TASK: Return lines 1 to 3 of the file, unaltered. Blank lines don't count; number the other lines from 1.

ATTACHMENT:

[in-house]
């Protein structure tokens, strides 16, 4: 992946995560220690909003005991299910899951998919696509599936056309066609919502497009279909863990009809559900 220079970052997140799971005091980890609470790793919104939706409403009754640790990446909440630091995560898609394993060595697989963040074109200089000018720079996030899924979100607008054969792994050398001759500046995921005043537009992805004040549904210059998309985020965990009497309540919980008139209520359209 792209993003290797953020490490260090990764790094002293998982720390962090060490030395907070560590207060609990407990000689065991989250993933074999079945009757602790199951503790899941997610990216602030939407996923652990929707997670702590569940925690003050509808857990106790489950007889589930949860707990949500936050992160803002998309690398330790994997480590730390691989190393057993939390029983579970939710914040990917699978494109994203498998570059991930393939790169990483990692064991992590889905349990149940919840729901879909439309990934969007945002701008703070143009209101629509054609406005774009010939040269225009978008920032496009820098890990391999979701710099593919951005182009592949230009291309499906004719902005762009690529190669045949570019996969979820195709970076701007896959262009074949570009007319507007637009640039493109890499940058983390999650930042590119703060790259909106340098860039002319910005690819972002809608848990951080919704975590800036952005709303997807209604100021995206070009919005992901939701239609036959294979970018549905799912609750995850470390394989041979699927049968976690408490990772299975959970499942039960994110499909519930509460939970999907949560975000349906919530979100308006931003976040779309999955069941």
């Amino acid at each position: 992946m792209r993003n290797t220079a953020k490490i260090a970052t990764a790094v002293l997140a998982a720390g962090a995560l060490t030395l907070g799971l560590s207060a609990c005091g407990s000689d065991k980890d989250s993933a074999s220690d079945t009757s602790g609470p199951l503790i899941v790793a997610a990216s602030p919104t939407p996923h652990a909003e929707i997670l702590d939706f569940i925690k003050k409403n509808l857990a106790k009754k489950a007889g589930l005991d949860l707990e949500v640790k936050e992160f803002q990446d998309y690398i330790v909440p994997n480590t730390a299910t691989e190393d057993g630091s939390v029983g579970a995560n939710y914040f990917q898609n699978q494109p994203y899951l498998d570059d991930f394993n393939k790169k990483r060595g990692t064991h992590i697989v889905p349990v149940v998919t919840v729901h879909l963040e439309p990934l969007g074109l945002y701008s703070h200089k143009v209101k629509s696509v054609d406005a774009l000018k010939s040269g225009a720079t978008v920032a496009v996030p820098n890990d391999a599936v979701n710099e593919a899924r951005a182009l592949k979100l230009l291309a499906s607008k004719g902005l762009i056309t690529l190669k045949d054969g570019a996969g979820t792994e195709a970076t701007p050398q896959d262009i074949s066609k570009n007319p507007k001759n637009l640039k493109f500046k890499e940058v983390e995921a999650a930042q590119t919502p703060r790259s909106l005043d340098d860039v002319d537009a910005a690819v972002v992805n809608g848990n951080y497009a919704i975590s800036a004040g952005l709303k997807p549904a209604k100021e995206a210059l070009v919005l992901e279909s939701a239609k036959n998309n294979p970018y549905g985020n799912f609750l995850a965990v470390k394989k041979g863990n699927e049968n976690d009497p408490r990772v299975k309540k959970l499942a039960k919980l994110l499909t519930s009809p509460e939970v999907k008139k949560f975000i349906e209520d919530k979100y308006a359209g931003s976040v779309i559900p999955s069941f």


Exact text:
[in-house]
């Protein structure tokens, strides 16, 4: 992946995560220690909003005991299910899951998919696509599936056309066609919502497009279909863990009809559900 220079970052997140799971005091980890609470790793919104939706409403009754640790990446909440630091995560898609394993060595697989963040074109200089000018720079996030899924979100607008054969792994050398001759500046995921005043537009992805004040549904210059998309985020965990009497309540919980008139209520359209 792209993003290797953020490490260090990764790094002293998982720390962090060490030395907070560590207060609990407990000689065991989250993933074999079945009757602790199951503790899941997610990216602030939407996923652990929707997670702590569940925690003050509808857990106790489950007889589930949860707990949500936050992160803002998309690398330790994997480590730390691989190393057993939390029983579970939710914040990917699978494109994203498998570059991930393939790169990483990692064991992590889905349990149940919840729901879909439309990934969007945002701008703070143009209101629509054609406005774009010939040269225009978008920032496009820098890990391999979701710099593919951005182009592949230009291309499906004719902005762009690529190669045949570019996969979820195709970076701007896959262009074949570009007319507007637009640039493109890499940058983390999650930042590119703060790259909106340098860039002319910005690819972002809608848990951080919704975590800036952005709303997807209604100021995206070009919005992901939701239609036959294979970018549905799912609750995850470390394989041979699927049968976690408490990772299975959970499942039960994110499909519930509460939970999907949560975000349906919530979100308006931003976040779309999955069941």
């Amino acid at each position: 992946m792209r993003n290797t220079a953020k490490i260090a970052t990764a790094v002293l997140a998982a720390g962090a995560l060490t030395l907070g799971l560590s207060a609990c005091g407990s000689d065991k980890d989250s993933a074999s220690d079945t009757s602790g609470p199951l503790i899941v790793a997610a990216s602030p919104t939407p996923h652990a909003e929707i997670l702590d939706f569940i925690k003050k409403n509808l857990a106790k009754k489950a007889g589930l005991d949860l707990e949500v640790k936050e992160f803002q990446d998309y690398i330790v909440p994997n480590t730390a299910t691989e190393d057993g630091s939390v029983g579970a995560n939710y914040f990917q898609n699978q494109p994203y899951l498998d570059d991930f394993n393939k790169k990483r060595g990692t064991h992590i697989v889905p349990v149940v998919t919840v729901h879909l963040e439309p990934l969007g074109l945002y701008s703070h200089k143009v209101k629509s696509v054609d406005a774009l000018k010939s040269g225009a720079t978008v920032a496009v996030p820098n890990d391999a599936v979701n710099e593919a899924r951005a182009l592949k979100l230009l291309a499906s607008k004719g902005l762009i056309t690529l190669k045949d054969g570019a996969g979820t792994e195709a970076t701007p050398q896959d262009i074949s066609k570009n007319p507007k001759n637009l640039k493109f500046k890499e940058v983390e995921a999650a930042q590119t919502p703060r790259s909106l005043d340098d860039v002319d537009a910005a690819v972002v992805n809608g848990n951080y497009a919704i975590s800036a004040g952005l709303k997807p549904a209604k100021e995206a210059l070009v919005l992901e279909s939701a239609k036959n998309n294979p970018y549905g985020n799912f609750l995850a965990v470390k394989k041979g863990n699927e049968n976690d009497p408490r990772v299975k309540k959970l499942a039960k919980l994110l499909t519930s009809p509460e939970v999907k008139k949560f975000i349906e209520d919530k979100y308006a359209g931003s976040v779309i559900p999955s069941f």